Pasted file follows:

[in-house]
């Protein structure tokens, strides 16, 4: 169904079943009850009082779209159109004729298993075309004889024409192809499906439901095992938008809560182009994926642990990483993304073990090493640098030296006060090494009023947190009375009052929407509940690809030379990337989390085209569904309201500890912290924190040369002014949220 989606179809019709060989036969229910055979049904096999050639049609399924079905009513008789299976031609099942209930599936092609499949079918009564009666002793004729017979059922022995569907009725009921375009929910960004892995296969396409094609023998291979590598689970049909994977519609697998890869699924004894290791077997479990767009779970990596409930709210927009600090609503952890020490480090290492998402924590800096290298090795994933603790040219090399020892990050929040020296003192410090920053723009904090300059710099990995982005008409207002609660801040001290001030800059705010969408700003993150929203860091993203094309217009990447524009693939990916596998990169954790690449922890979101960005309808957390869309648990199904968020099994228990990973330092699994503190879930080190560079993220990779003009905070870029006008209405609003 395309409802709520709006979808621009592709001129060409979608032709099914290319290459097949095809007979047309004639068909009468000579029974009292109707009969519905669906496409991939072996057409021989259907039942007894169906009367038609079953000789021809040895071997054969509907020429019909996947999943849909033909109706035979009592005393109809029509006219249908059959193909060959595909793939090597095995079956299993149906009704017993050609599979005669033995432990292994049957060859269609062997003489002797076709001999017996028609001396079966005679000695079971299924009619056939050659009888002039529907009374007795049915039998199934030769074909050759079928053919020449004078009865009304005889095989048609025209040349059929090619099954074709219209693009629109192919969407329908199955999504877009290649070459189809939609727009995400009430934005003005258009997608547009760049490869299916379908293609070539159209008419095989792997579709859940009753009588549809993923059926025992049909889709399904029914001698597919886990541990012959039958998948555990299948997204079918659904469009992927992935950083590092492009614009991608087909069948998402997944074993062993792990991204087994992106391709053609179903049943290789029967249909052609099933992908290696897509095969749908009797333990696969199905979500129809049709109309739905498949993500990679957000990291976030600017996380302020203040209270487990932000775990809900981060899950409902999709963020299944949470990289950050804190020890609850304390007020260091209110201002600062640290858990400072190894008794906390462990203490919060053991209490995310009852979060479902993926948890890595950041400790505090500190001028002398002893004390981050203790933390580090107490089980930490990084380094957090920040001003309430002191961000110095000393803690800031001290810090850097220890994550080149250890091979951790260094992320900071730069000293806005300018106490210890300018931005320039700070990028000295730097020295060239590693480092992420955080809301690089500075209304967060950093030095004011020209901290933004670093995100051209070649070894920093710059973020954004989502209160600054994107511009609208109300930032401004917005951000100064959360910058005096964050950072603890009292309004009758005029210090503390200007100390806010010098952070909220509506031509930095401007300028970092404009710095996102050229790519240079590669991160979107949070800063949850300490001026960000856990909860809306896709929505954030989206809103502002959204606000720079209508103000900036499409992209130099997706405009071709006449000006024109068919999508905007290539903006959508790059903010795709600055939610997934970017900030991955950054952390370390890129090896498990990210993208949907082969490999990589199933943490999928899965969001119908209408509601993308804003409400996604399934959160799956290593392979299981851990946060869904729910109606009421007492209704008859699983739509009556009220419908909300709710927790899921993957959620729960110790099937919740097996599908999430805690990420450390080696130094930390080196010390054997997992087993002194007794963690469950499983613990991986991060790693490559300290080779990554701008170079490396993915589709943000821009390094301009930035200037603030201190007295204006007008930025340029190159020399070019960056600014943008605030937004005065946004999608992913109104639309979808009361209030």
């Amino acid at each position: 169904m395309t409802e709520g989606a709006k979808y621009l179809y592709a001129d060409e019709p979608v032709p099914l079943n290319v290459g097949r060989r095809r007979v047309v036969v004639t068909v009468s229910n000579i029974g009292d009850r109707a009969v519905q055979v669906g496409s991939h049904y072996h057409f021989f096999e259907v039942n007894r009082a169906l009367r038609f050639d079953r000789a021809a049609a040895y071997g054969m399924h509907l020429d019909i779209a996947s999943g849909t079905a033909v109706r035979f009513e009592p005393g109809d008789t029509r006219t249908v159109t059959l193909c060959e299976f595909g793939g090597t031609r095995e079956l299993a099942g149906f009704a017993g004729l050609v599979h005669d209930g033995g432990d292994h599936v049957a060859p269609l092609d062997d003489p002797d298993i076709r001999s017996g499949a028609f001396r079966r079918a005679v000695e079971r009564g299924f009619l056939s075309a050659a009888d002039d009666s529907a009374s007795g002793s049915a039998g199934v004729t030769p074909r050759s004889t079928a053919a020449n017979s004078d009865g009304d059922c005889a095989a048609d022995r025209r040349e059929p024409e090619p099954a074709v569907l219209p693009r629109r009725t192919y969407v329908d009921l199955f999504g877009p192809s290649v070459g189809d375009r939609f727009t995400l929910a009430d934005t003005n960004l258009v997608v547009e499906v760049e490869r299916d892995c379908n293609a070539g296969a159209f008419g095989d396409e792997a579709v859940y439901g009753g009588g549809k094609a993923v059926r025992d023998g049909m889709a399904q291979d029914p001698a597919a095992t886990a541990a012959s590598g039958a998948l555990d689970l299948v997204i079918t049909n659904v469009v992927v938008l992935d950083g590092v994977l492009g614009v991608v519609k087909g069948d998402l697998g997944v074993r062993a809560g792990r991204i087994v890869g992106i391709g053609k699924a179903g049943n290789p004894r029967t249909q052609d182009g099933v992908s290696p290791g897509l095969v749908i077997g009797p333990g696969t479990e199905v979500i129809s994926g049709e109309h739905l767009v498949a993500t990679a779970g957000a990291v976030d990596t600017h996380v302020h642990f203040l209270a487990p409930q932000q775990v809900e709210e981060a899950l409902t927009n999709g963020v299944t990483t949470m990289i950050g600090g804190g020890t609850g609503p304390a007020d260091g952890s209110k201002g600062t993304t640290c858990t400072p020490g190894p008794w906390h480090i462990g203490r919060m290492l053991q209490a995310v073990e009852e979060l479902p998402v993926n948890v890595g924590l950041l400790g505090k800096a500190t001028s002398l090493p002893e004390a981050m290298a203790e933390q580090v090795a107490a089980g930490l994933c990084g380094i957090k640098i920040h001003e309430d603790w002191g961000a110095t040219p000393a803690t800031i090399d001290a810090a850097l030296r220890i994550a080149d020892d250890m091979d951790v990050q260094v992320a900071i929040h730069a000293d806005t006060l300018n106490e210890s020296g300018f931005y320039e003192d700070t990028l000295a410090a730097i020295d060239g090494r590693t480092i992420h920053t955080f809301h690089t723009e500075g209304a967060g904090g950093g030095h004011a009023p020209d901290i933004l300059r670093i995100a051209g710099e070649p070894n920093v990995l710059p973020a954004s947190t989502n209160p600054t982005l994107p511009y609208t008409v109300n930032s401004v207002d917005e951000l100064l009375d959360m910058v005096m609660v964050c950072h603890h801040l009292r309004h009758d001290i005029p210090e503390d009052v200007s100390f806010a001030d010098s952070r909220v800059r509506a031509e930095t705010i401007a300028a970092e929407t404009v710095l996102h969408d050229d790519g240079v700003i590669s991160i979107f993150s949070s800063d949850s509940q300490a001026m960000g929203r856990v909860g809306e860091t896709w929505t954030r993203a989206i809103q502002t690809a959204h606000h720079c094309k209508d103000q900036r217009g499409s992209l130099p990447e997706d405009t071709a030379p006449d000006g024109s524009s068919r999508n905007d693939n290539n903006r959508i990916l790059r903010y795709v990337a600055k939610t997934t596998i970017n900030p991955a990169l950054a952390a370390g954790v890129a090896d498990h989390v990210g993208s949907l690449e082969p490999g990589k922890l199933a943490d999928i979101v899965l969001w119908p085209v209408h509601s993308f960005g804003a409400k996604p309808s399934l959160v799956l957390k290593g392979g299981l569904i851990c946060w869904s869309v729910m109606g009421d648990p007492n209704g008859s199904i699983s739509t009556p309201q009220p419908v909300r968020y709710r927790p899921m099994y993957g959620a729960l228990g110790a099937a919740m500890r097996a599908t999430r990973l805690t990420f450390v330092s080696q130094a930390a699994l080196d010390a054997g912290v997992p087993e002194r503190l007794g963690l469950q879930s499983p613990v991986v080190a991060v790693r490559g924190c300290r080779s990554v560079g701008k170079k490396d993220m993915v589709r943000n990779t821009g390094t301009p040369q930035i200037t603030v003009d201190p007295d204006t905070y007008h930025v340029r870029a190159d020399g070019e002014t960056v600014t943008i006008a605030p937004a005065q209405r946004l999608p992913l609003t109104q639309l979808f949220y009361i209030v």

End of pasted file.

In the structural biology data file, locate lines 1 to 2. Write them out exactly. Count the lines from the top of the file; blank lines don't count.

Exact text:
[in-house]
């Protein structure tokens, strides 16, 4: 169904079943009850009082779209159109004729298993075309004889024409192809499906439901095992938008809560182009994926642990990483993304073990090493640098030296006060090494009023947190009375009052929407509940690809030379990337989390085209569904309201500890912290924190040369002014949220 989606179809019709060989036969229910055979049904096999050639049609399924079905009513008789299976031609099942209930599936092609499949079918009564009666002793004729017979059922022995569907009725009921375009929910960004892995296969396409094609023998291979590598689970049909994977519609697998890869699924004894290791077997479990767009779970990596409930709210927009600090609503952890020490480090290492998402924590800096290298090795994933603790040219090399020892990050929040020296003192410090920053723009904090300059710099990995982005008409207002609660801040001290001030800059705010969408700003993150929203860091993203094309217009990447524009693939990916596998990169954790690449922890979101960005309808957390869309648990199904968020099994228990990973330092699994503190879930080190560079993220990779003009905070870029006008209405609003 395309409802709520709006979808621009592709001129060409979608032709099914290319290459097949095809007979047309004639068909009468000579029974009292109707009969519905669906496409991939072996057409021989259907039942007894169906009367038609079953000789021809040895071997054969509907020429019909996947999943849909033909109706035979009592005393109809029509006219249908059959193909060959595909793939090597095995079956299993149906009704017993050609599979005669033995432990292994049957060859269609062997003489002797076709001999017996028609001396079966005679000695079971299924009619056939050659009888002039529907009374007795049915039998199934030769074909050759079928053919020449004078009865009304005889095989048609025209040349059929090619099954074709219209693009629109192919969407329908199955999504877009290649070459189809939609727009995400009430934005003005258009997608547009760049490869299916379908293609070539159209008419095989792997579709859940009753009588549809993923059926025992049909889709399904029914001698597919886990541990012959039958998948555990299948997204079918659904469009992927992935950083590092492009614009991608087909069948998402997944074993062993792990991204087994992106391709053609179903049943290789029967249909052609099933992908290696897509095969749908009797333990696969199905979500129809049709109309739905498949993500990679957000990291976030600017996380302020203040209270487990932000775990809900981060899950409902999709963020299944949470990289950050804190020890609850304390007020260091209110201002600062640290858990400072190894008794906390462990203490919060053991209490995310009852979060479902993926948890890595950041400790505090500190001028002398002893004390981050203790933390580090107490089980930490990084380094957090920040001003309430002191961000110095000393803690800031001290810090850097220890994550080149250890091979951790260094992320900071730069000293806005300018106490210890300018931005320039700070990028000295730097020295060239590693480092992420955080809301690089500075209304967060950093030095004011020209901290933004670093995100051209070649070894920093710059973020954004989502209160600054994107511009609208109300930032401004917005951000100064959360910058005096964050950072603890009292309004009758005029210090503390200007100390806010010098952070909220509506031509930095401007300028970092404009710095996102050229790519240079590669991160979107949070800063949850300490001026960000856990909860809306896709929505954030989206809103502002959204606000720079209508103000900036499409992209130099997706405009071709006449000006024109068919999508905007290539903006959508790059903010795709600055939610997934970017900030991955950054952390370390890129090896498990990210993208949907082969490999990589199933943490999928899965969001119908209408509601993308804003409400996604399934959160799956290593392979299981851990946060869904729910109606009421007492209704008859699983739509009556009220419908909300709710927790899921993957959620729960110790099937919740097996599908999430805690990420450390080696130094930390080196010390054997997992087993002194007794963690469950499983613990991986991060790693490559300290080779990554701008170079490396993915589709943000821009390094301009930035200037603030201190007295204006007008930025340029190159020399070019960056600014943008605030937004005065946004999608992913109104639309979808009361209030």